Quartering Away From You Shot


Bow:   The quartering away angle is a fine shot for the bow hunter. Quartering away shots up to about a 45 degree angle are great. This position produces the largest possible margin for error in the vital area. Beyond a 45 degree angle you have to be a lot more precise because the gap between the rear hip and front shoulder becomes very small. Move your aiming point rearward to correspond with the deer’s body angle. What you see on the outside of a deer is never your target, it’s what’s inside that you are aiming for and what counts. The bottom line is, the more the animal is quartering away from you, the farther back and the higher you have to aim to get into the vitals.

Gun:   The quartering away angle is a fine shot for the firearm hunter. Aim behind the front shoulder for an effective shot. The bullet will pass through the lungs and possibly the heart, and then exit through the far shoulder.


Quartering Toward You Shot


Bow:   This is one of the poorest bow shots and should be avoided. Picking a spot behind the shoulder will result in the arrow barely missing the vital organs and angling back into the stomach and gut. Heavy shoulder bones shield the majority of the vital organs from penetration by an arrow with a deer in this position. An error of only on inch or two will result in a miss or a non-fatal hit in the shoulder. Another disadvantage of this angle is the possibility that the animal will see the hunter drawing his bow. Bow hunters should wait for the deer to pass by and take a broadside or quartering away shot.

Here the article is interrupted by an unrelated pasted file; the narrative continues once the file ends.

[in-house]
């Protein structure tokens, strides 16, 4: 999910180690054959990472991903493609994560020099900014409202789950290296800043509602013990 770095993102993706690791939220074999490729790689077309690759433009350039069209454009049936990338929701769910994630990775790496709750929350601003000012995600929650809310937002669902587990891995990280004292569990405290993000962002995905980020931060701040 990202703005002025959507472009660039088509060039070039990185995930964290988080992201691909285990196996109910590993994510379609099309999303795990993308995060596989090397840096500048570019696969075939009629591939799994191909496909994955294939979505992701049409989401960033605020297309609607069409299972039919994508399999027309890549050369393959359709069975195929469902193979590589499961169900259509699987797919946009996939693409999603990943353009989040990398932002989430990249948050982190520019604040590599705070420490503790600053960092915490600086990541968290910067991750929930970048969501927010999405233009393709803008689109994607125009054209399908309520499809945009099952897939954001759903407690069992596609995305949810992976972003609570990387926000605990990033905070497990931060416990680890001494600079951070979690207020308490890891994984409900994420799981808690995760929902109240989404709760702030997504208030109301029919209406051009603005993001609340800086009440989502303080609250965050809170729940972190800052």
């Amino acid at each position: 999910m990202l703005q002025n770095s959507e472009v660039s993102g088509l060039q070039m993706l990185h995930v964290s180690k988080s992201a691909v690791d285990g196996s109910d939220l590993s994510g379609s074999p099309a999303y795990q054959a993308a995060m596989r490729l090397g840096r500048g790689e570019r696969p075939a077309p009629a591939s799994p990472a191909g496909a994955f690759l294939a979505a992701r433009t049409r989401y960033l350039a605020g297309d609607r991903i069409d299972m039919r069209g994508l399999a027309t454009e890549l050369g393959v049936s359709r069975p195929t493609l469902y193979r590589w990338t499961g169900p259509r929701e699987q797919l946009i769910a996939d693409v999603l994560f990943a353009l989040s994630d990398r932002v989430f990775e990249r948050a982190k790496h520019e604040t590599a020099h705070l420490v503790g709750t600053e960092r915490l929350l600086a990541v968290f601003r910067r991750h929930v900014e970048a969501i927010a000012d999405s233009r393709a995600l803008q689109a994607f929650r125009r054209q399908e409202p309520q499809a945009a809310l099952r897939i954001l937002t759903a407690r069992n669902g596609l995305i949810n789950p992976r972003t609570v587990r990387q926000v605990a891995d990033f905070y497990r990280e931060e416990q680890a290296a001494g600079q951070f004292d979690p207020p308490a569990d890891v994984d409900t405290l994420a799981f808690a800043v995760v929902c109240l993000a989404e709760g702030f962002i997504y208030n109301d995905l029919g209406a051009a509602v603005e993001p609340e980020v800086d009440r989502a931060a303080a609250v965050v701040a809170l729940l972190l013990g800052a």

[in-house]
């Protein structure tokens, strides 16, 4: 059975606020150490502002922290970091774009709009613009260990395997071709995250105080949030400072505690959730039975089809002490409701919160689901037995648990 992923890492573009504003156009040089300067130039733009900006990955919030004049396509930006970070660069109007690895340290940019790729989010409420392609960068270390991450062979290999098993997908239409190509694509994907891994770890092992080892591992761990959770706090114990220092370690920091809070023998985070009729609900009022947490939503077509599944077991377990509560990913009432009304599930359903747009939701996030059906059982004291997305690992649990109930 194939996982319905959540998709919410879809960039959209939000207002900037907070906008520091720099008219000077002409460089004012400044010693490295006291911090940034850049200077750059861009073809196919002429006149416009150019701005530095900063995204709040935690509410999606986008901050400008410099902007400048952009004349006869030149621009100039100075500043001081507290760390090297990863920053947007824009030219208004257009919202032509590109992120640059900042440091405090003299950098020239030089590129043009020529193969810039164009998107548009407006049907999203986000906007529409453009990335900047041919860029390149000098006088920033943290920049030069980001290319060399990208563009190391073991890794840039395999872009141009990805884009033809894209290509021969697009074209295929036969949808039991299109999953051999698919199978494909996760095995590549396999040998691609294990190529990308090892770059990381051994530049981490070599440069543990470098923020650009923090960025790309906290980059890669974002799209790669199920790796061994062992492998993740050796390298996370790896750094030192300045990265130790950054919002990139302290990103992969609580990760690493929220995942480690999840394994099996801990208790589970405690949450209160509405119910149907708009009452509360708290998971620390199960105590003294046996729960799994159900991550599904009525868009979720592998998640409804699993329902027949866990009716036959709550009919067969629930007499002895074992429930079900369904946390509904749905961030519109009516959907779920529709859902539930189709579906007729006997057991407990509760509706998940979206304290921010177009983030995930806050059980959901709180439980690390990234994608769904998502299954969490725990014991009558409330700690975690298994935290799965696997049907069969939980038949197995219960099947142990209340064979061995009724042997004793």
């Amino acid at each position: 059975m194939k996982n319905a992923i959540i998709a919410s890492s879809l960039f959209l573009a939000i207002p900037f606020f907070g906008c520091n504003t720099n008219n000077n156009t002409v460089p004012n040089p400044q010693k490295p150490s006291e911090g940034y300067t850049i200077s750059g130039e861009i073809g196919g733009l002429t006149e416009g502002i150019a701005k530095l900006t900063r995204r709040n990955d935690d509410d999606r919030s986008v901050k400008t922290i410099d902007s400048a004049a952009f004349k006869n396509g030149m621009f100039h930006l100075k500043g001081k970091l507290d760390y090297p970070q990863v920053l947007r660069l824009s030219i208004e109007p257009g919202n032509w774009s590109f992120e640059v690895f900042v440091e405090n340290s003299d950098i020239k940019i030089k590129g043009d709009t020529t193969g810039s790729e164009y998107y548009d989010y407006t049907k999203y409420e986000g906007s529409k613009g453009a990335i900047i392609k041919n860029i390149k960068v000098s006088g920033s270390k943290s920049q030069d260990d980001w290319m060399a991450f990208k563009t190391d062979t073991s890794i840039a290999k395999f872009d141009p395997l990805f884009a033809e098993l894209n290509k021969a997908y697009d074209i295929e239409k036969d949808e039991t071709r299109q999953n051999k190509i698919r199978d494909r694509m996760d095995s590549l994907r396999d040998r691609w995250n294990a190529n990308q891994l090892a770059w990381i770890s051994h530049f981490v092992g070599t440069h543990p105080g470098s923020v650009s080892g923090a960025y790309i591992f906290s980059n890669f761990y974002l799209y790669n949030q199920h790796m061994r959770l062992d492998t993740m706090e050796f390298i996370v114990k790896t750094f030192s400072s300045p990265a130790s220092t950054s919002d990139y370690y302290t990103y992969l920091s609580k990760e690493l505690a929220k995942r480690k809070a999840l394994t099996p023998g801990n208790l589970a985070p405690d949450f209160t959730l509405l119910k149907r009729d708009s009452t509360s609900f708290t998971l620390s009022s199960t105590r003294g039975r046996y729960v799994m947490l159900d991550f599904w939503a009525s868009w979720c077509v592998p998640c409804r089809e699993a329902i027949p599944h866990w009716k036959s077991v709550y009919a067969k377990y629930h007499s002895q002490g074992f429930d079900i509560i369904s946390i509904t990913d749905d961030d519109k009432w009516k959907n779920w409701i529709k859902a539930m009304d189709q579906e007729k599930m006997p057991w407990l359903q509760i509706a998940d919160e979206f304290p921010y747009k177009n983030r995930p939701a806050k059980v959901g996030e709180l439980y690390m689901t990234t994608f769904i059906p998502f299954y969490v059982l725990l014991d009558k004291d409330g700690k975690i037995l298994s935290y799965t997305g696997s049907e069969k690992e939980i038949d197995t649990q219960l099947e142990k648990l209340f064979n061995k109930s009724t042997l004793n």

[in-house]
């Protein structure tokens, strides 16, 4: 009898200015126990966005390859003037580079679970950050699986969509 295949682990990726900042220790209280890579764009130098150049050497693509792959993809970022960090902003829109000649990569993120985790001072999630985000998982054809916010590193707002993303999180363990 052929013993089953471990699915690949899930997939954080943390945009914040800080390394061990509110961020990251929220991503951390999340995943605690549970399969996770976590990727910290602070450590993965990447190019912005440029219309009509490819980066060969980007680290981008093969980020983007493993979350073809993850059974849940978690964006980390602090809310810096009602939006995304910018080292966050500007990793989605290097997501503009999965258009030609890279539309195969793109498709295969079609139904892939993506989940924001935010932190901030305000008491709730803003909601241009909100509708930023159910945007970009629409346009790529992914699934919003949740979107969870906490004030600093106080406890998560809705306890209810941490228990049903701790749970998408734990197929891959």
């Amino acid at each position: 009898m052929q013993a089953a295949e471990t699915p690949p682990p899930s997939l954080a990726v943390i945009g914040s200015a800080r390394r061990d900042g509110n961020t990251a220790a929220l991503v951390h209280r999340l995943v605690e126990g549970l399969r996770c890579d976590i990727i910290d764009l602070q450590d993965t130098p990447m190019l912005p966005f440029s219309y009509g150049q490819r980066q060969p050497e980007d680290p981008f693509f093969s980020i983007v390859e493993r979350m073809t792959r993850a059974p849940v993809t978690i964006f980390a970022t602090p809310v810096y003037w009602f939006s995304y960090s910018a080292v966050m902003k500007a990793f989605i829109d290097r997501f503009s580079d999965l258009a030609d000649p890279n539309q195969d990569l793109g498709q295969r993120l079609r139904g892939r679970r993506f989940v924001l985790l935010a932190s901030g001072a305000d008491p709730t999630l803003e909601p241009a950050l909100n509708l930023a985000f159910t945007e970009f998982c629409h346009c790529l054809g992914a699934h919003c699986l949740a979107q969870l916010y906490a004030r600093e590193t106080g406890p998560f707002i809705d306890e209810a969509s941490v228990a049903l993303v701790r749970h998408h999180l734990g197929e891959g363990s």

Gun:   The quartering toward you angle is fine for a firearm. Aim at the head, neck, or front of the shoulder for an effective shot. A shot high in the chest will usually break the base of the neck and travel through the lungs. A lower shot will hit the heart.


Straight Away Shot (rear end shot)


Bow:   This is a shot all responsible bow hunters will pass on. The only major target in the rear quarters of the deer is the femoral artery, which is smaller than your little finger and extremely well protected by heavy leg and hip bones. Also the hindquarters have very heavy muscle tissue which, together with the heavy bone structure make it a long journey for an arrow to get up front to the vital organs of even a small deer. Bow hunters don’t take this shot!

Gun:   This is also a poor shot with a firearm. A shot to the body at this angle will probably not bring the animal down quickly and could ruin the best cuts of venison. A head or neck shot is possible if the animal has its head upright. Gun hunters, wait for a better shot!